U.S. District Judge Samuel “Hardy” Mays is considering whether he should change the terms of the 2011 consent decree that so far has governed the path to consolidation of Shelby County’s two public school systems.
Mays raised the possibility Tuesday, April 30, as he heard from all sides in the case on the move by the Shelby County Commission to appoint six new members to what otherwise becomes a seven-member school board effective Sept. 1.
The commission wants to make it a total of 13 members.
Mays has not ruled on the County Commission plan and said he has not decided whether he should amend the consent decree that was agreed to by all sides in the case.
But Mays expressed concern that allowing the commission to appoint six school board members to serve with seven elected members would create new equal protection concerns.
The 2011 consent decree provided for the County Commission’s appointment of seven members to a countywide school board that took office that October as a solution to one-person, one-vote Constitutional claims by the commission and the city of Memphis.
That same consent decree allowed for a later expansion of the board to up to 13 members total by the County Commission. But Mays noted at an earlier hearing that the decree doesn’t specifically say the commission could expand the board with appointments at that later time.
And Mays is concerned that the appointments will mean that although more than 400,000 Shelby County citizens elected school board members last year, they would be represented by different appointed school board members if he lets the commission make the six new appointments.
“I don’t intend to go from one equal protection problem … to another equal protection problem with an enlarged school board,” Mays said.
He also expressed concern that if the settlement terms are open for change on that point, there could be more moves to change the terms.
“I’m not convinced I have the authority, but I might,” Mays said, telling attorneys he would hear from them first if he decides to go down that path and would only go down the path “if it makes sense.”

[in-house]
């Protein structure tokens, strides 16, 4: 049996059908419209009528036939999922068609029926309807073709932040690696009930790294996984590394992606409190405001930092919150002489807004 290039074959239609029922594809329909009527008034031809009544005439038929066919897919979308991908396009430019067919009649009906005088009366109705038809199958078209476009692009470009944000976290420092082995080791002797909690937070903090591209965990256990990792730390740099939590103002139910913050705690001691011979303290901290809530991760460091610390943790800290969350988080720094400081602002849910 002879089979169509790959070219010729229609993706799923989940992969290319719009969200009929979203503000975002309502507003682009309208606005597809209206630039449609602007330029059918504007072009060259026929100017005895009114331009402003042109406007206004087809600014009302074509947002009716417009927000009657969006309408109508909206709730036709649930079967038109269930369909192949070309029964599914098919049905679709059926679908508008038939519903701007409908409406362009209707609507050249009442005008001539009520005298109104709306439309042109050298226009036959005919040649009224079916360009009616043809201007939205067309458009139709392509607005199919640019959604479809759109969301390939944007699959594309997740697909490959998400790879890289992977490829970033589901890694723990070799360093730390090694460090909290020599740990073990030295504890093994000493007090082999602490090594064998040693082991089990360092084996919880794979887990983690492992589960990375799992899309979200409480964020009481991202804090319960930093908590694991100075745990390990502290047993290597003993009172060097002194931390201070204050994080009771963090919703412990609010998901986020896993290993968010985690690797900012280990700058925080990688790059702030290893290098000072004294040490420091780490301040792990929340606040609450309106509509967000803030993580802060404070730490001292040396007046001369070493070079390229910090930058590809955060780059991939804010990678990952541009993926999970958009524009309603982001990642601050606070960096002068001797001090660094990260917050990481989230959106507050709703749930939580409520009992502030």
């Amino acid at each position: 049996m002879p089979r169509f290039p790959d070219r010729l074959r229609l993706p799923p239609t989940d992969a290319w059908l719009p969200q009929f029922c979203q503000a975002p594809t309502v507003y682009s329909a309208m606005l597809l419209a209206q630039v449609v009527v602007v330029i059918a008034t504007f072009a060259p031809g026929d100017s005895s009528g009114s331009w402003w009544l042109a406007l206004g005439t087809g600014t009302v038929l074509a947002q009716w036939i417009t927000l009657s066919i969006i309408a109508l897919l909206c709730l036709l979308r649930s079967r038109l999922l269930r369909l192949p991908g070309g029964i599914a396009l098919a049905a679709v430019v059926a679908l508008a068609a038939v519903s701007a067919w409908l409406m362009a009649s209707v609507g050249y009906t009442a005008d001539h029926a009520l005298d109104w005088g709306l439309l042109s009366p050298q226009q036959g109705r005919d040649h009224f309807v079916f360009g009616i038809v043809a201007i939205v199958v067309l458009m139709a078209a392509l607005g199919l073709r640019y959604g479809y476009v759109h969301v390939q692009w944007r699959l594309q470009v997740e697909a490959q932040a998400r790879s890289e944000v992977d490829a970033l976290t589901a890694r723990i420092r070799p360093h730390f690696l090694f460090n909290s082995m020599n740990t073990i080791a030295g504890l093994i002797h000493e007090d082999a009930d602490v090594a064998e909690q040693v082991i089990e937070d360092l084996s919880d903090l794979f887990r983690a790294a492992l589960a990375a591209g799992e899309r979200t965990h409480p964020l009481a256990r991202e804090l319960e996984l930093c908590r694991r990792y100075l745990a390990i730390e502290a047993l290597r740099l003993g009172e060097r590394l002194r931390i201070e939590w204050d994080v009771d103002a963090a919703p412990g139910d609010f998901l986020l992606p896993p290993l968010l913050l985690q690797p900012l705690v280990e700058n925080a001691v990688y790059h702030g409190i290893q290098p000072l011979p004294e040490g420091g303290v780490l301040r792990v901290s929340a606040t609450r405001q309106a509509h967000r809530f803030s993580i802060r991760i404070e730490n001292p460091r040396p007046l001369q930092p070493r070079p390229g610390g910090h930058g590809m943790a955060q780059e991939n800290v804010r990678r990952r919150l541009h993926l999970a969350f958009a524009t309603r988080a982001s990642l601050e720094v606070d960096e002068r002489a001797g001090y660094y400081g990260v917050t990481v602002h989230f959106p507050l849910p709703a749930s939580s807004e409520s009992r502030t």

Otherwise, Mays gave no indication of when he might rule on the commission’s plan.
Attorney Leo Bearman, representing the County Commission, argued that the commission has the power to fill vacancies on the school board as it does other vacancies.
“There is not a problem,” he told Mays. “It is a vacancy.”
Valerie Speakman, attorney for the countywide school board, argued it is a not a vacancy as recognized in Tennessee law caused by a death or resignation or an inability to otherwise serve in an elected office.
“If the County Commission can create a vacancy any time … then I don’t know where that’s going to lead,” Speakman told Mays.
Attorney Tom Cates, representing leaders of Shelby County’s six suburban towns and cities, said the new school board positions amount to “more power” for the County Commission over education policy.
“I think the appointments call into question the independence and legitimacy of the school board,” he added.
Mays also questioned an estimate from the Shelby County Election Commission that the earliest a special election this year for six school board seats could be held is Dec. 5.
He quizzed election commission attorney John Ryder on the process of reconciling precinct boundaries with the proposed school board district boundaries. He and Ryder concluded there are 10 split precincts involved.
“We experienced some problems with this in a prior election,” Ryder said, referring to problems in the 2012 election cycle that prompted two Chancery Court lawsuits, one still pending, and an investigation by the state comptroller’s office. “So, the election commission wants to be very careful.”
Mays questioned the estimate election commission officials gave Ryder that it would take six months to sort out those voting boundaries in 10 precincts.
“That does not seem to me intuitively obvious,” Mays said of the six-month timeline.